Are the government able to manipulate interest rates in such a way these days?

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No but the Bank of England are

I know.

But are they not independent of the government these days, what could the government do with the £25m bond to influence interest rates?

I'm off to bed now, but Id like a reputable opinion on it, perhaps given the closeness of it we might have to wait for the broadsheets tomorrow, but the UK economy is a highly complex subject I think better explained by a professional rather than you or I

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Probably going to get shot to pieces for this but...

Brown in 1997 set up a banking regulatory system at the same time as he gave the Bank of England its independent responsibility to set interest rates .

The target was to achieve 2% inflation or less and to manage the country's finances within the golden rule which basically meant that over an economic cycle of roughly five years the Government balanced its books- borrowing in poor growth years, repaying in strong growth years.

This worked better than anyone dared hope because the UK banking and government finances got a massive vote of confidence as there was a clearly strong handle on inflation free from Government interference for the very first time in the UK. Everybody could now believe in the inflation forecast and through that the Government finances had to be controlled and suddenly the UK looked in great shape.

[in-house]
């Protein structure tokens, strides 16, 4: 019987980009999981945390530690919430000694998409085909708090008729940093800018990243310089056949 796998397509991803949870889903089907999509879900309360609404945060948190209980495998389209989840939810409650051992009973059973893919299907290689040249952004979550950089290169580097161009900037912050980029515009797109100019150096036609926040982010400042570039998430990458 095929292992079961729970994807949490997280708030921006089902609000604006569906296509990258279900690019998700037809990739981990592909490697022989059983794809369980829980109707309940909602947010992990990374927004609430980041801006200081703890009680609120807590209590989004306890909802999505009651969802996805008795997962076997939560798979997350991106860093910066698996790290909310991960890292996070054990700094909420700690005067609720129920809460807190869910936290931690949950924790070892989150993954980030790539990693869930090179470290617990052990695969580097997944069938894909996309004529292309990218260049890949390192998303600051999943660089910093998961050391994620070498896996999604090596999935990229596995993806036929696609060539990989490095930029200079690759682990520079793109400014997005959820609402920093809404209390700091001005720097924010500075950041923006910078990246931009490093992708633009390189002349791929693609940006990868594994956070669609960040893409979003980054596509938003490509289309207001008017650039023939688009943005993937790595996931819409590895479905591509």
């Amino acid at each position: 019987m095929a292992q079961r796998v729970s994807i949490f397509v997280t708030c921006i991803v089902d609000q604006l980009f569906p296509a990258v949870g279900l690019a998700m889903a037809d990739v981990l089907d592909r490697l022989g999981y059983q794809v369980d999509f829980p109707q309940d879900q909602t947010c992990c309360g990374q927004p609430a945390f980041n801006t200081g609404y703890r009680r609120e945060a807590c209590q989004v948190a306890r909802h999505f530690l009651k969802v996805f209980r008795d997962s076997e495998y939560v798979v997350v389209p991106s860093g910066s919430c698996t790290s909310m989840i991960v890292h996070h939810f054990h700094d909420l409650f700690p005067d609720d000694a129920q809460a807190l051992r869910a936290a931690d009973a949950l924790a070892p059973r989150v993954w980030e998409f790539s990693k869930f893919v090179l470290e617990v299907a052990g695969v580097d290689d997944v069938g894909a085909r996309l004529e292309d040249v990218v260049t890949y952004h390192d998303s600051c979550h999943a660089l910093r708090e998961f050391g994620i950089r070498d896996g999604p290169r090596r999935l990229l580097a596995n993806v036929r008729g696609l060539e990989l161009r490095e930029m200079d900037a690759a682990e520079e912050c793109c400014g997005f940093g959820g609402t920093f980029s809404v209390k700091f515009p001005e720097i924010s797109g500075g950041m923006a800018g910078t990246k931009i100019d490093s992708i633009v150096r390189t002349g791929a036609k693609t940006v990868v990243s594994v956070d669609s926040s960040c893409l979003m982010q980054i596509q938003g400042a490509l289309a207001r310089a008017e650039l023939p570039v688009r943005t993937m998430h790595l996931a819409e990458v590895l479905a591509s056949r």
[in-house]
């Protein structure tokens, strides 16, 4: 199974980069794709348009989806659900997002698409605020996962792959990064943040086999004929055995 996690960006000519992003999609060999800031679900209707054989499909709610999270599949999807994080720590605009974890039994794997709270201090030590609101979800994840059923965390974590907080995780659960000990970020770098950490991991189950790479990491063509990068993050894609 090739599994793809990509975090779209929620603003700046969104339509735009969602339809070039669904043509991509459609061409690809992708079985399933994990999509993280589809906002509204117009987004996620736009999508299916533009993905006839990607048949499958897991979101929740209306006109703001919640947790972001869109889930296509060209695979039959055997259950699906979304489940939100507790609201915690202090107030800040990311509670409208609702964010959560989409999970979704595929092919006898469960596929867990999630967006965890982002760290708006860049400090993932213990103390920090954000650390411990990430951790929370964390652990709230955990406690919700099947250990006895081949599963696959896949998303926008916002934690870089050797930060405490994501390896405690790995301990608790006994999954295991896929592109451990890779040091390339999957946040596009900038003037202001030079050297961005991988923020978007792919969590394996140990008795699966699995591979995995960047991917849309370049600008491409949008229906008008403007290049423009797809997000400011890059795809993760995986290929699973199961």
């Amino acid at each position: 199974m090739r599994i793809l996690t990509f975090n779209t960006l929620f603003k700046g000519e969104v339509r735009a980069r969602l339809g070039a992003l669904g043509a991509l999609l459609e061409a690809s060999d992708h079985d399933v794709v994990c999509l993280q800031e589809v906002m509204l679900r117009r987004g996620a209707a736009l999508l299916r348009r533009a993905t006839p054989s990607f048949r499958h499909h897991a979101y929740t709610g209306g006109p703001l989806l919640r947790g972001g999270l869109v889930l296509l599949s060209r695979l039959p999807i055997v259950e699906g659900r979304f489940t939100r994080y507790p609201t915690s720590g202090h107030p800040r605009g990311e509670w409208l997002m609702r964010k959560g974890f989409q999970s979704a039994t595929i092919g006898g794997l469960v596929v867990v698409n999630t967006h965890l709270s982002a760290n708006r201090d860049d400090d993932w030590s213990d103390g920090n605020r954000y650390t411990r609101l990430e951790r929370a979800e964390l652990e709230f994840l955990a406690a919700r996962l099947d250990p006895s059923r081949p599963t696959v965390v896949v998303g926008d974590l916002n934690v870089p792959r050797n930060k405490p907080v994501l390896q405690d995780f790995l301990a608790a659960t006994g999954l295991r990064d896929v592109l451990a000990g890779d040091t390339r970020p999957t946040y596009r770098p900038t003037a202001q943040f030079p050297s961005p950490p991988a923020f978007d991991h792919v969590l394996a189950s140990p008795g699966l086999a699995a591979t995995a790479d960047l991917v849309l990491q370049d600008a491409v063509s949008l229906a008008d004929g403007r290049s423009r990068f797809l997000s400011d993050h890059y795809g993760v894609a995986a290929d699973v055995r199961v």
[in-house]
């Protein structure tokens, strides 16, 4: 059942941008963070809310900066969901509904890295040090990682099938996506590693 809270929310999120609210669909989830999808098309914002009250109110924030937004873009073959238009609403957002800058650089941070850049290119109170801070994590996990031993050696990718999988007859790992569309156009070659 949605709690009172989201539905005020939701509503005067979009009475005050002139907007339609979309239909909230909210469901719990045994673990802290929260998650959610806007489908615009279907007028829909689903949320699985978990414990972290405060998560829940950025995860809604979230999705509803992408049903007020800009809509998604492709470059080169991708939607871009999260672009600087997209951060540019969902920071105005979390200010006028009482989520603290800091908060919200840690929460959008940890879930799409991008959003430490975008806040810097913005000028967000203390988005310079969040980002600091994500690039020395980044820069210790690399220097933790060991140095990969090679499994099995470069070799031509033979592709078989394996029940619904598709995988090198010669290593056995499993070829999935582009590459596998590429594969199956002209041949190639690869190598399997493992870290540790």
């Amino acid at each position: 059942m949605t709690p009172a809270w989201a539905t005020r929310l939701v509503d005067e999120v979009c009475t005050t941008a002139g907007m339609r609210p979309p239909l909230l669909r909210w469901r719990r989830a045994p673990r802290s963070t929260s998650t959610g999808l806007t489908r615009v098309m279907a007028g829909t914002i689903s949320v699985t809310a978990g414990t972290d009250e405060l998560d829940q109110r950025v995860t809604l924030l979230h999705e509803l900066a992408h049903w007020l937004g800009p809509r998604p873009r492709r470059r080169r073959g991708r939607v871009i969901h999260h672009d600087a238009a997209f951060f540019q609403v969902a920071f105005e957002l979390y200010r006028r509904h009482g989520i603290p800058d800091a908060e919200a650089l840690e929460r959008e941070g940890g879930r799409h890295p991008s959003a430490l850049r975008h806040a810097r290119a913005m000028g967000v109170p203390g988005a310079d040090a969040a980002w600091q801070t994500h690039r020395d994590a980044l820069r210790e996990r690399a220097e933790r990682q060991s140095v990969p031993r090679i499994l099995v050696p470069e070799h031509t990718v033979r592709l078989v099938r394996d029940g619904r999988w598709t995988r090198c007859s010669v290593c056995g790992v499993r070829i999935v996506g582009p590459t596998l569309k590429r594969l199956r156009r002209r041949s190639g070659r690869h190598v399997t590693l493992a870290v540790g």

Government also benefitted from being very slow in its first term of office to do much by way of spending on its social schemes so the Golden Rule was achieved. In fact repayments were exceded as strong economic growth generated tax revenues ahead of plan.

In the second term of the Government, social spending accelerated plus military expenditure went berserk post 9/11 as well. Unfortunately, this State spending has not yielded solid results in terms of improved productivities or outcomes to anything like the extents desired in local government, health, education, social services or law and order but simply proved to be a massive drag on the economy. As a social liberal who believes in social expenditure, the failure to devise a system which drives 5% per annum improvements in effective delivery of social expenditure in line with the productivity gains typically delivered by private enterprise is a huge disappointment and this Labour Government has failed massively on its core project.

At the same time over the past few years, the housing market whilst not at the stupid excesses of the 1980s certainly heated up. Britain's pre-eminence in global financial markets gave a massive stimulus to the banking sector and much of the south-east with London overtaking New York on many measures to become the number one banking and financial centre of the world.

Housing and innovative de-regulated financial instruments went hand-in-hand to create the Northern Rock fiasco where a demutualised building society saw the opprtunity to grow dramatically using sexy instruments to fund an ultra cheap raft of mortgage products. Not surprisingly when the first ructions of sub-prime hit in the USA, Northern Rock found itself with a lot of problems funding its mortgages with products not designed to cope with a housing market going into reverse or intra-bank lending stopping dead.